Hearing a jaunty theme song erupt from the crowded entrance of a Don Quixote convenience store certainly goes a long way towards making Yakuza’s version of Kabukicho seem more tangible than Deus Ex’s Detroit, even though the store sits against an invisible wall that keeps you, as lion-hearted mobster Kazuma Kiryu, from wandering into Japan’s capital city. Walk outside the Don Quixote, and there’s a row of railings on the curb, where a few bikes are secured. Try to slip between them, and Kiryu will just push against the impenetrable membrane of the world.
Those streets beyond Kamurocho’s guard rails aren’t where the game is, so Yakuza works to keep you engaged within its borders. The majority of Kamurocho’s buildings are inaccessible. Forget the interiors—in most cases, Kiryu can’t enter them. There are certainly more buildings in Kamurocho than in Detroit, and they’re more convincingly rendered, with clotheslines draping between alleyway windows and walls smeared with accumulations of dirt, but Kiryu can’t even touch them, let alone plow his body through them like Deus Ex’s Jensen does. They’re just walls, though, decorated supports keeping up the single structure that is Kiryu’s neighborhood.
The city-planning success of Kamurocho is found not in the buildings that fill the street grid but in the alcoves in between. The town is littered with dead ends, pocket-sized city parks, playgrounds, and parking lots. You don’t drive a car in Yakuza, but that doesn’t matter. All that matters in the mundane burg is that there is a place for cars to be parked, maintaining Kamurocho’s dignity as a city. Tottering into these places, like the natty little patch of dirt called Children’s Park, gives Kamurocho a hominess absent from 2027 Detroit. This place is familiar and mundane, the opposite of the LIMB plastic-surgery clinic’s bombastic futurism in Deus Ex.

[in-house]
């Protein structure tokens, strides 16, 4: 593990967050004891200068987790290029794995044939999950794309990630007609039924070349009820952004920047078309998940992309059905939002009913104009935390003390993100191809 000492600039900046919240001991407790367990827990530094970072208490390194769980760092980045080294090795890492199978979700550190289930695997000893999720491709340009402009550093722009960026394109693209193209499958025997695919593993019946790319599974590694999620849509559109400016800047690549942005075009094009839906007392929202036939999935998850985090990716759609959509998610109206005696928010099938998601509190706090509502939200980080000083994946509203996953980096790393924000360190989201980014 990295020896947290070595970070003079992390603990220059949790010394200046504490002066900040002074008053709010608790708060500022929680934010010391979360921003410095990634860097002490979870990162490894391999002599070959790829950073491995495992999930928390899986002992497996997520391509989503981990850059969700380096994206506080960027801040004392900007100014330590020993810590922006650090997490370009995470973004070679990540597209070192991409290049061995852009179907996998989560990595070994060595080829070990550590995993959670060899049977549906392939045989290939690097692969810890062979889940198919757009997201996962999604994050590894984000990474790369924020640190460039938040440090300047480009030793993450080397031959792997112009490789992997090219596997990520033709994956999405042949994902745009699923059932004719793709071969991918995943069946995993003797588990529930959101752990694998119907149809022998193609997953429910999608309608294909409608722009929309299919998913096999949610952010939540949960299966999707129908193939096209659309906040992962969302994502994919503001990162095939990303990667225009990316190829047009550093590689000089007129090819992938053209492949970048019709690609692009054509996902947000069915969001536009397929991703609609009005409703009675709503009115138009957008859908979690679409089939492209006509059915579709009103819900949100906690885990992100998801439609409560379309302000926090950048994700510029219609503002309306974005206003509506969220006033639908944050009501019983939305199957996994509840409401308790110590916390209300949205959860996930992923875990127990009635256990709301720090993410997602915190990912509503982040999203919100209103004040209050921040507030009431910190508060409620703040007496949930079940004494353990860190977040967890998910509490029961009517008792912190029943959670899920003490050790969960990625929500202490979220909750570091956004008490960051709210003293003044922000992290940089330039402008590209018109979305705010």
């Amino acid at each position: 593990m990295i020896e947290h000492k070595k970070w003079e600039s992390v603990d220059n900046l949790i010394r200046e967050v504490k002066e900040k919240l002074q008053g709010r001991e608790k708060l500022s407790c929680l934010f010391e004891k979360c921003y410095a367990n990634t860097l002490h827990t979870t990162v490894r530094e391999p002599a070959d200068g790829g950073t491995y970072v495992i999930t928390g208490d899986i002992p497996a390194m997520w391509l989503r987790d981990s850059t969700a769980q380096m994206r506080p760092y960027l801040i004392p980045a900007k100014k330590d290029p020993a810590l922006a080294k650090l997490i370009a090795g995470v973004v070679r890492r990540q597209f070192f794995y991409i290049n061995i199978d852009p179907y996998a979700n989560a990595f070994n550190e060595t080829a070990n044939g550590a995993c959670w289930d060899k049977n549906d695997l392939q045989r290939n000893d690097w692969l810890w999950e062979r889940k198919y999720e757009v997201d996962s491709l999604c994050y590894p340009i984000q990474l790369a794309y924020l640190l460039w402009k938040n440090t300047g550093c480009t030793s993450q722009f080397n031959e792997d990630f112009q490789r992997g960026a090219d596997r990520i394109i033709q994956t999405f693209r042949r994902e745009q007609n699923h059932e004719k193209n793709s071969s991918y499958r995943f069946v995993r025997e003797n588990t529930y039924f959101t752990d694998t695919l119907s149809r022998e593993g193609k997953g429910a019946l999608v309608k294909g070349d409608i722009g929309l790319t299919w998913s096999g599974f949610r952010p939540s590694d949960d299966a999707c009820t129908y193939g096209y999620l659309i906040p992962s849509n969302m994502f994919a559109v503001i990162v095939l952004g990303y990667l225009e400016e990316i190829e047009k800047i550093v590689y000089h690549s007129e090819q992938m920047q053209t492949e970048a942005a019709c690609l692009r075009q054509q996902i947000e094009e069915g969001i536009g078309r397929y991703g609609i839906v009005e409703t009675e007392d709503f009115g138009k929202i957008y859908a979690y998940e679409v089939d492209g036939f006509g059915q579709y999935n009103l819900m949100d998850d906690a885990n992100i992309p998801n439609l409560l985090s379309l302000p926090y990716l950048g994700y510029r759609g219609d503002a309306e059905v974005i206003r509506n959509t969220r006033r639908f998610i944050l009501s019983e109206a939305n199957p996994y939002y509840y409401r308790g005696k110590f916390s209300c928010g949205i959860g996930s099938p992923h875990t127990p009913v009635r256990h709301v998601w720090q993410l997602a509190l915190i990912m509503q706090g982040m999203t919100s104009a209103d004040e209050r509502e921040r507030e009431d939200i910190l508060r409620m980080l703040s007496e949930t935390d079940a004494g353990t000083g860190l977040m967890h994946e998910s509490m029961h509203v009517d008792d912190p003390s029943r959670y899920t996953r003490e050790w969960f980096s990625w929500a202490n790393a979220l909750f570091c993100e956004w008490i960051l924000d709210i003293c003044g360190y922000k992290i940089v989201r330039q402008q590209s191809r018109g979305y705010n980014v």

It seems at first like the hyperrealism Jacques-Belletête described as being so essential to game cities is missing from Kamurocho. As with any city though, Yakuza’s microcosmic metropolis comes to life through its citizens, and it is built to accommodate their peculiarities. Children’s Park isn’t empty. Sometimes it’s the site of gang violence against homeless drunks. The dirt patch proves to be a perfect array of low walls and urban detritus when Kiryu needs to slam delinquent faces into a hard surface. The parking lot on the north end of town? There’s a martial arts master that hustles cash out of people by dodging their punches, and it just so happens that the car park makes a fine arena. When the transvestite with a crush tries to get with Kiryu—who’s something of a homophobe—the untouchable façades of Kamurocho’s buildings provide a ready speedway for an old-fashioned street chase. These daylight gang fights and RuPaulian antics aren’t exactly common, but they’re the kind of outsized event that makes Kamurocho as ordinary in its strangeness as any actual city.